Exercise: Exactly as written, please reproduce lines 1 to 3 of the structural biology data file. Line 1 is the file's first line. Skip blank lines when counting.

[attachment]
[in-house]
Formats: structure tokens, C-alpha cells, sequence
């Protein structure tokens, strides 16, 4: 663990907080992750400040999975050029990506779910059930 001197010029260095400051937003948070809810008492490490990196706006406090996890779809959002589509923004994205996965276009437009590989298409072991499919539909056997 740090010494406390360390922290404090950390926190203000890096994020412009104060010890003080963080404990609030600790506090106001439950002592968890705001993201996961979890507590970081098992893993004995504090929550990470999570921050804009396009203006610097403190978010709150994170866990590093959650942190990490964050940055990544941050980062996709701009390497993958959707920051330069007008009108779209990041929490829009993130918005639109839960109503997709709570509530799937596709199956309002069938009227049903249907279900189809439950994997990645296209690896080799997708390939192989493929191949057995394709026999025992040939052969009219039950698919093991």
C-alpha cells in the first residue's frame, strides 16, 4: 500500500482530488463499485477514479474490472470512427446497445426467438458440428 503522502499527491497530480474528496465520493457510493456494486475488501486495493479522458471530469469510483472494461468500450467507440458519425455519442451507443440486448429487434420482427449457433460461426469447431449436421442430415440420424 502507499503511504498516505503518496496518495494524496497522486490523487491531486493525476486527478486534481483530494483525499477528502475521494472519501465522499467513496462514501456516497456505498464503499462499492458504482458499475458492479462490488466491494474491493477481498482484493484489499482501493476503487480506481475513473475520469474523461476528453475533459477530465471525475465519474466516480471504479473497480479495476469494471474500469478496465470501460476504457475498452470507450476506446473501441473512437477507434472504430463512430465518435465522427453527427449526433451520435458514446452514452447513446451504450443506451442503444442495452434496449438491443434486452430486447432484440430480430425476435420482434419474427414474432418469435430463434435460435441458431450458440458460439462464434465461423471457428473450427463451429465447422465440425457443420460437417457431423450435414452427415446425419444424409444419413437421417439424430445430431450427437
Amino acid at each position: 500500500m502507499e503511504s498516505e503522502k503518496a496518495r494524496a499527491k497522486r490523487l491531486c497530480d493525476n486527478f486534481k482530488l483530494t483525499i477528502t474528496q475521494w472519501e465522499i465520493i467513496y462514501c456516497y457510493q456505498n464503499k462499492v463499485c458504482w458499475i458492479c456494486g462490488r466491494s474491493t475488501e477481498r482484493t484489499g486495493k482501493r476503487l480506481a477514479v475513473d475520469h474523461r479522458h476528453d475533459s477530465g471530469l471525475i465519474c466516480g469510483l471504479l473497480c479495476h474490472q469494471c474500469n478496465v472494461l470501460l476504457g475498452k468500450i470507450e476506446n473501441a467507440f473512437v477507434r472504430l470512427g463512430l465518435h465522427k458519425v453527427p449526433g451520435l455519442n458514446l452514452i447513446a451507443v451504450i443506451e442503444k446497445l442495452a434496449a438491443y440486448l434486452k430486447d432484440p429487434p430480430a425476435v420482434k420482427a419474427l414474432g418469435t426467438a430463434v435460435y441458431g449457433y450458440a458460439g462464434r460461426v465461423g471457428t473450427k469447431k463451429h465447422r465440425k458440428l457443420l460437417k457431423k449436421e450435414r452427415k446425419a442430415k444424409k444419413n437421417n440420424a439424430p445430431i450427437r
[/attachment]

[in-house]
Formats: structure tokens, C-alpha cells, sequence
């Protein structure tokens, strides 16, 4: 663990907080992750400040999975050029990506779910059930 001197010029260095400051937003948070809810008492490490990196706006406090996890779809959002589509923004994205996965276009437009590989298409072991499919539909056997 740090010494406390360390922290404090950390926190203000890096994020412009104060010890003080963080404990609030600790506090106001439950002592968890705001993201996961979890507590970081098992893993004995504090929550990470999570921050804009396009203006610097403190978010709150994170866990590093959650942190990490964050940055990544941050980062996709701009390497993958959707920051330069007008009108779209990041929490829009993130918005639109839960109503997709709570509530799937596709199956309002069938009227049903249907279900189809439950994997990645296209690896080799997708390939192989493929191949057995394709026999025992040939052969009219039950698919093991």